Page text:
Happy New Year, Y2K plus Ten, The Twilight Zone & Me
Posted December 31, 2009on:
Ten years today, you couldn’t blame us if our hearts beat a little faster and we were a little anxious as the clock approached midnight on New Year’s Eve.
We were all a bit afraid that the Millennium Bug was Gonna get us.
What was it this frightful bug? Early computer software designers had abbreviated the year on systems throughout the world to two digits instead of four. They did so to save what was then very costly computer space. As 2000 approached, there was fear that computers would shut down and nothing would work. Billions of dollars were spent to prevent the end of the world, as we knew it.
One answer on Yahoo! Answers described the Y2K Scare this way:
Everyone thought all the computers would crash – they thought that after 1999, the computers would not know what the date was and that all the information in the computers would be lost forever. People were worried about their investments, money, jobs, houses – any loans – good credit, etc. We were going to go back to caveman times – no heat, running water, etc. Panic – it was kinda funny how some thought when you look back on it.
I knew folks who were very anxious, expecting us all to turn into survivalists. It would be neighbor against neighbor, maybe family members against family members. One in particular was stocking up on supplies and equipment.
How would I respond to shortages of heat and food? What did I really know about my family members – Maggie, Michael and Dick? And the truth be known, what do they know about me?
The most I did was ask other people what they thought about it all and to buy new flashlights for each of us – that we didn’t use. Very little happened across the world, whether it was in the United States, which spent gazillions of bucks to prevent catastrophe, or in countries where little was spent.
We all breathed easier when the lights stayed on at our friend’s house, where we went to celebrate the New Year.
Fear is an incredible thing. As a little girl, I was terrified of everything. I made my parents turn off the news because it scared me (and I later became a newspaper reporter). I was incredibly fearful of cancer, which a fear not eased by my reading the book, Death Be Not Proud, written by author John Gunther about the death of his son from a brain tumor.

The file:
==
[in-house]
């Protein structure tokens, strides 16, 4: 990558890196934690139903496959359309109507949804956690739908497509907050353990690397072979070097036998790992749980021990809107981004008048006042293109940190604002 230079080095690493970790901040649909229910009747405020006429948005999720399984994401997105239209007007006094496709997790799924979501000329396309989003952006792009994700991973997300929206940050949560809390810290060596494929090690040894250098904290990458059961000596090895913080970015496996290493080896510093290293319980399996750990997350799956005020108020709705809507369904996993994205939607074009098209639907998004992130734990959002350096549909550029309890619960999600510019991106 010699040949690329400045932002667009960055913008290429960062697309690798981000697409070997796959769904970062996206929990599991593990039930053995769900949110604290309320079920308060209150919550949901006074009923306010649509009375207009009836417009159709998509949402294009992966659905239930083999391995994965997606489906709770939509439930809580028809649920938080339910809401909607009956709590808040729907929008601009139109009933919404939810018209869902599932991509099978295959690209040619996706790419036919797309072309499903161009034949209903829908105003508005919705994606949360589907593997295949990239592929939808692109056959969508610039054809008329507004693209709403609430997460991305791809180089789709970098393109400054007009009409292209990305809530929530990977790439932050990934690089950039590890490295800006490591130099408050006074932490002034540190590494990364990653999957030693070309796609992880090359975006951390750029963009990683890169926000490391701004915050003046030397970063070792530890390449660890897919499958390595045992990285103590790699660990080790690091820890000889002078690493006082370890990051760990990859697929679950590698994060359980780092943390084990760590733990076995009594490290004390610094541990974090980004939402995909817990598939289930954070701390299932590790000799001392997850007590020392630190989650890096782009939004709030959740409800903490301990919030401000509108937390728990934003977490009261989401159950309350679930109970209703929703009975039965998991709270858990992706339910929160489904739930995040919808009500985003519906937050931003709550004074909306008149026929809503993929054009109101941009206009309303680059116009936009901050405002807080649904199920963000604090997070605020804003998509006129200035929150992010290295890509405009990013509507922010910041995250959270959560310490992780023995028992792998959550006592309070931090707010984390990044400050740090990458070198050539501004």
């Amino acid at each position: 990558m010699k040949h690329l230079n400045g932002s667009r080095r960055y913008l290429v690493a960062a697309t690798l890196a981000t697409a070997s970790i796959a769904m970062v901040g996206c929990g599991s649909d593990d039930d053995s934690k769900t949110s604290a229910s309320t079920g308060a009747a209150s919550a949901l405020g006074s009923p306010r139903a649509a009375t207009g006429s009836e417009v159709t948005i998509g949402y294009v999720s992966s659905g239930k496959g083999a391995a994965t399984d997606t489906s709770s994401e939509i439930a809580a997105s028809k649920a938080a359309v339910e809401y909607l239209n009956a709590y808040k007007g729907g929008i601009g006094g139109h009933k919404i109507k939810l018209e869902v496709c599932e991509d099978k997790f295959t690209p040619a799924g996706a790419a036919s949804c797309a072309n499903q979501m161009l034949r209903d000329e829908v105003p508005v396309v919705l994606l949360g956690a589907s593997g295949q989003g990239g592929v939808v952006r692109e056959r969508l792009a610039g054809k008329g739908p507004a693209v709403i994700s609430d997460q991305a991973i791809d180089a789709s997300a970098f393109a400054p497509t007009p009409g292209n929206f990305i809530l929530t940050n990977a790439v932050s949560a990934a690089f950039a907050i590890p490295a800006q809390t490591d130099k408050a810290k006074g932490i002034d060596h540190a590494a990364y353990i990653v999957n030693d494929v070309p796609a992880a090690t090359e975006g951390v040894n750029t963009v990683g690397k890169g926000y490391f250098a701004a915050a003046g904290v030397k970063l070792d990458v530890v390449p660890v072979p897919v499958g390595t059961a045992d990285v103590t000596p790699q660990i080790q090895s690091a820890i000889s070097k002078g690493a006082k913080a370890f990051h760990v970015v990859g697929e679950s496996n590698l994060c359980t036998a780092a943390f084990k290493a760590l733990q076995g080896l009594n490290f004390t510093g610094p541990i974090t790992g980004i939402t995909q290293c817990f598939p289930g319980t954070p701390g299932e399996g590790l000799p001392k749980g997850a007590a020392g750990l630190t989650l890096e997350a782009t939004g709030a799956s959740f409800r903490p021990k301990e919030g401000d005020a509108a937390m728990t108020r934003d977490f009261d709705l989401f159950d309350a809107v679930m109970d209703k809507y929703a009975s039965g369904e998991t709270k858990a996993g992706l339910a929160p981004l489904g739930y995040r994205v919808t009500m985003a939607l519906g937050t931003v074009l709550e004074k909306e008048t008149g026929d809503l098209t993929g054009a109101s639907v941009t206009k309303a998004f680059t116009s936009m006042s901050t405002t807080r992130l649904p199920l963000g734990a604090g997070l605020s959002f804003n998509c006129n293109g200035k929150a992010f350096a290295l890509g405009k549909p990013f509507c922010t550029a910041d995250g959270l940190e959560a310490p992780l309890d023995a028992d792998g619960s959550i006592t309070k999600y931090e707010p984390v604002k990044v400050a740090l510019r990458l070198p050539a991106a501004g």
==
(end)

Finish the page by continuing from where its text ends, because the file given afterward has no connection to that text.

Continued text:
And then there was the Twilight Zone, a series that for five years in the 1960s mixed science fiction, horror, suspense and fantasy with twists at the end of each episode – it was the Twilight Zone after all. I would panic when it came on but boy did I want to watch it. I just wasn’t brave enough.
At age 57, I can handle it. In fact, the SciFi channel has an annual Twilight Zone New Year’s marathon, which I’m watching bravely as I write this post.
The first episode I saw today, “The Shelter,” was about the panic that occurred when Russian missiles were believed heading to America.
Citizens were told to go their nuclear bomb shelters. Neighbors who had celebrated the birthday of their friend one night were screaming to be allowed into his bomb shelter the next day. Inside the shelter, the mother was asking what the point would be of surviving.
In the end (episode spoiler here), everyone learned the missiles were only satellites. The neighbors begged forgiveness for destroying the door to his shelter. One suggested a cookout that night to get over what had occurred there.
The owner of the bomb shelter noted they had been destroyed without the bomb.
This episode reminded me of the earnest conversations I had with my father in the 1960s about why he didn’t build us a bomb shelter. A very well read man, he gently explained the futility of such a shelter. It didn’t reassure me, but daddy knew best.
We seem to have fears that arise regularly these days, promulgated by the 24-hour news cycle that makes everything seem scarier than it is.
So ten years after Y2K, nearly fifty years after the drive for personal bomb shelters and eight years after September 11, let’s remember the words of President Franklin Roosevelt: “There’s nothing to fear but fear itself.”
Of course there were also the words of Sergeant Phil Esterhaus: “Hey, let’s be careful out there.”
But not too careful. Happy New Year to all and to all a Happy New Year.